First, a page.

He's "JUST" a Trail Horse

I can't count the number of times that I have heard the words "Oh you just trail ride" or "It's just a trail horse", especially from other riders who focus on only one discipline. And each time I have to smirk a little. To be JUST a Trail Rider you need a very special talented kind of steed for which many folks don't realize the expertise required:

- He needs to be as maneuverable as a Dressage be able to place each foot exactly where and when you need because there is a steep cliff drop-off on one side and a wall of solid mountainside on the other. A sure-footed horse is a must to be a good Trail horse.

-He needs to be as bold as a go willingly where he is pointed, whether that is over a log, up a steep hill, down a gully, through rushing water, boot-sucking mud or bushwhacking through thick scrub.

-He needs to be as agile as a Show to easily twist and turn around trees and bushes, boulders and hop over fallen logs.

-He needs to have the stamina of an Endurance Horse....because a 7 mile ride can easily turn into a 20 mile ride if his "on-board GPS" (aka rider) takes a wrong turn.

-He needs to have the calm mind of a Rodeo Pick-Up Horse....because many horses can not hold it together under stress. But a good Trail Horse must be able to cope with the high emotional energy often coming from other horses in front, behind and either side of him. He needs to always be level-headed and sensible.

-He needs to manage being squashed against others like a Polo Pony....because on some trails his nose might be pushed against a tail in front, or flanks pressed side-by-side with rider's knees banging against other rider's knees, or another horse breathing down his back. He needs to have patience and get along well with others.

-He needs to cope with bursts of speed like a Racehorse.....because if that "on-board GPS" (aka rider), stated above, turns the short ride into 20 miles you won't get home till dark if walking that whole distance.

-He needs to be a clever problem-solver with his mind and feet like a Cutting horse....sometimes his rider is gonna get him stuck in places that seem impossible to get out of!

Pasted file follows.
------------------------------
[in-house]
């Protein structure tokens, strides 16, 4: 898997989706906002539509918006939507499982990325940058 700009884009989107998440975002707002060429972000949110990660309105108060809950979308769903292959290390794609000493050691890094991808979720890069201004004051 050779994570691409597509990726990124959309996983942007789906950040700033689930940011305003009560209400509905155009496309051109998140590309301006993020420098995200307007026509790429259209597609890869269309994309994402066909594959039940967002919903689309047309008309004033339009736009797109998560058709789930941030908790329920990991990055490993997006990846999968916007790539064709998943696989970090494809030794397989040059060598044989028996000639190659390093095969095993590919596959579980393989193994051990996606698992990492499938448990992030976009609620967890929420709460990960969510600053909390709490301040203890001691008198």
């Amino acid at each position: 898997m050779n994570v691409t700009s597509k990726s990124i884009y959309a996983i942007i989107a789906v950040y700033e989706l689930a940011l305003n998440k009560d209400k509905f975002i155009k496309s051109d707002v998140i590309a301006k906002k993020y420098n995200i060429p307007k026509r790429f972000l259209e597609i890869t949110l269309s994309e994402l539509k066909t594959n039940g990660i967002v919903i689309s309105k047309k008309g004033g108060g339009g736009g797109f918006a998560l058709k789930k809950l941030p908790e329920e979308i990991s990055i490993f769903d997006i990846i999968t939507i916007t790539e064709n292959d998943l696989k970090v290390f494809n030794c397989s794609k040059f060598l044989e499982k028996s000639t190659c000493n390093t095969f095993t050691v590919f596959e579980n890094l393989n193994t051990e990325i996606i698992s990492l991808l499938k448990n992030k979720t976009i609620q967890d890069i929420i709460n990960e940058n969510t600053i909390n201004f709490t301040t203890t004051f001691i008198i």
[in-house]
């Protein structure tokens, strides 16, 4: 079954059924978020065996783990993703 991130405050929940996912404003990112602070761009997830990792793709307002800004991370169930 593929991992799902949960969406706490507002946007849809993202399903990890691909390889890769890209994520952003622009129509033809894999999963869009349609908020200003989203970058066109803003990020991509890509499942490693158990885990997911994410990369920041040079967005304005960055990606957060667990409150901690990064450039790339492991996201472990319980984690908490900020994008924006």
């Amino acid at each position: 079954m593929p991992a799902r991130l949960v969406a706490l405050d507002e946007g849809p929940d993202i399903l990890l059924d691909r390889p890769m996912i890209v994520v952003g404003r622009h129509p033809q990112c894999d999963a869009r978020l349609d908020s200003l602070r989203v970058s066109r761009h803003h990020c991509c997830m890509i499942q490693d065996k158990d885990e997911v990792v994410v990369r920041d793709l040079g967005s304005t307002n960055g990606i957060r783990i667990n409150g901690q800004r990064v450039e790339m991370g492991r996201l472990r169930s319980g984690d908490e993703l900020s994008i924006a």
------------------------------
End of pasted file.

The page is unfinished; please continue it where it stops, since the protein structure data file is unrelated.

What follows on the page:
-He needs to be brave like a Cow Horse because not only will he have to deal with protective mama cows and bulls out on the trails, but he'll also be faced with mountain bikes, ATVs, motorcycles, strollers, tractors, logging equipment, chainsaws, horse-drawn carts, bullet-riddled appliances, floating plastic bags and balloons, booming thunder and pouring rain with flapping slickers, loose wild horses and burros, and all forms of wildlife.

-And he needs to be cuddly and sweet like a Child's Pony....because he will spend countless hours exploring trails with his rider.

But hey.... He's "JUST" a Trail Horse!

****Author unknown ****

Photos from Patience Farm's post

Photos from Patience Farm's post

Photos from Patience Farm's post

Photos from Patience Farm's post

Never a dull moment with Duggan Raiter.  No one was hurt including the snapper 😊

Never a dull moment with Duggan Raiter. No one was hurt including the snapper 😊


My morning πŸ’•


My morning πŸ’•

The adventures of Sylvester continue…

The adventures of Sylvester continue…


10031 Lees Mill Road
Warrenton, VA


(540) 454-8726



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Lars Hvid Malmquist
Anyone want to trail ride with me and Rundi tomorrow (thursday) afternoon? Going to be a beautiful day